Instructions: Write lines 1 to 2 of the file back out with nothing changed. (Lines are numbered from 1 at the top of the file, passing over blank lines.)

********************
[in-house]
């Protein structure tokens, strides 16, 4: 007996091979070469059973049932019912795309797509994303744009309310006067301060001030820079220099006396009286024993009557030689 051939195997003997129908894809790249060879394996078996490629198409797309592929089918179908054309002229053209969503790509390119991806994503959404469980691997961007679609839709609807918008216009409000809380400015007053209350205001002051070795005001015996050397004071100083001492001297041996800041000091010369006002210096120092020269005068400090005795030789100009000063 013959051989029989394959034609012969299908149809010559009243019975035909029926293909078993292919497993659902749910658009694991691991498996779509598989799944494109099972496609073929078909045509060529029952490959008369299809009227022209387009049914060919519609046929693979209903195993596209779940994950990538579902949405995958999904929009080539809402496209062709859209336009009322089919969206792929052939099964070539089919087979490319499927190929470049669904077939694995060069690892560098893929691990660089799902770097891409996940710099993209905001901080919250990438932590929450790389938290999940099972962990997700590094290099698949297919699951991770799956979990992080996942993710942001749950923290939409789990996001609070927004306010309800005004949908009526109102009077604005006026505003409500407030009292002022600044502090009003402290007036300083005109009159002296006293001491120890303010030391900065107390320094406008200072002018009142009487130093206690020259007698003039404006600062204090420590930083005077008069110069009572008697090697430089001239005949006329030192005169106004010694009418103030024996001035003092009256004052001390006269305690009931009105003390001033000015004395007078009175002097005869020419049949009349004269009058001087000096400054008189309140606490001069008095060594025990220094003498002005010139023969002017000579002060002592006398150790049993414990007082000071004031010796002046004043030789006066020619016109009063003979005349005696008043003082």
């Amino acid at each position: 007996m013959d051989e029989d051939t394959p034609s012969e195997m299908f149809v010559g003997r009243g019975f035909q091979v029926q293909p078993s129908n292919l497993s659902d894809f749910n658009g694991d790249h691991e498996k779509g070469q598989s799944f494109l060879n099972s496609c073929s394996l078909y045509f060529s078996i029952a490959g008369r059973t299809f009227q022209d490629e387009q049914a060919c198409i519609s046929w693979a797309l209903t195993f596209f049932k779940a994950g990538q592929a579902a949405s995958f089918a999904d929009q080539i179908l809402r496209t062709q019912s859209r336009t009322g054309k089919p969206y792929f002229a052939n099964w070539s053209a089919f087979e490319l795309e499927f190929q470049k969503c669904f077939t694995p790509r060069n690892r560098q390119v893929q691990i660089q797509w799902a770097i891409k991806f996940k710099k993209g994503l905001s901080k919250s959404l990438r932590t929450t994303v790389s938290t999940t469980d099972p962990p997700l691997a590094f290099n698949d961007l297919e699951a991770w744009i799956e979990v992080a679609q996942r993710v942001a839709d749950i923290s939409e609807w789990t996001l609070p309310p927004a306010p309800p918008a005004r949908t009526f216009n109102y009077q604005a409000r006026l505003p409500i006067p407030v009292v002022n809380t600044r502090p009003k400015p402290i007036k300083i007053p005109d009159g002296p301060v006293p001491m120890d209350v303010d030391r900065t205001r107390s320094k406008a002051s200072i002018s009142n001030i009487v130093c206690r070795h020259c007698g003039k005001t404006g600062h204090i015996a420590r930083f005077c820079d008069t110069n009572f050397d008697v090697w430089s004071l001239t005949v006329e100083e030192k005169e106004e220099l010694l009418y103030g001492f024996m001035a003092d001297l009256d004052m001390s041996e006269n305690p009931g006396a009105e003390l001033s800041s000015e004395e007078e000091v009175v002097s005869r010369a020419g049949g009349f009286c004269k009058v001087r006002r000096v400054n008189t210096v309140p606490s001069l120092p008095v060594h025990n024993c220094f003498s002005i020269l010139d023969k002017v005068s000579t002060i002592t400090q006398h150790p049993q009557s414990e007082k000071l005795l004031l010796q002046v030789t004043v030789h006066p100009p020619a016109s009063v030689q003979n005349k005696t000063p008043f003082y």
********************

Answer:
[in-house]
């Protein structure tokens, strides 16, 4: 007996091979070469059973049932019912795309797509994303744009309310006067301060001030820079220099006396009286024993009557030689 051939195997003997129908894809790249060879394996078996490629198409797309592929089918179908054309002229053209969503790509390119991806994503959404469980691997961007679609839709609807918008216009409000809380400015007053209350205001002051070795005001015996050397004071100083001492001297041996800041000091010369006002210096120092020269005068400090005795030789100009000063 013959051989029989394959034609012969299908149809010559009243019975035909029926293909078993292919497993659902749910658009694991691991498996779509598989799944494109099972496609073929078909045509060529029952490959008369299809009227022209387009049914060919519609046929693979209903195993596209779940994950990538579902949405995958999904929009080539809402496209062709859209336009009322089919969206792929052939099964070539089919087979490319499927190929470049669904077939694995060069690892560098893929691990660089799902770097891409996940710099993209905001901080919250990438932590929450790389938290999940099972962990997700590094290099698949297919699951991770799956979990992080996942993710942001749950923290939409789990996001609070927004306010309800005004949908009526109102009077604005006026505003409500407030009292002022600044502090009003402290007036300083005109009159002296006293001491120890303010030391900065107390320094406008200072002018009142009487130093206690020259007698003039404006600062204090420590930083005077008069110069009572008697090697430089001239005949006329030192005169106004010694009418103030024996001035003092009256004052001390006269305690009931009105003390001033000015004395007078009175002097005869020419049949009349004269009058001087000096400054008189309140606490001069008095060594025990220094003498002005010139023969002017000579002060002592006398150790049993414990007082000071004031010796002046004043030789006066020619016109009063003979005349005696008043003082």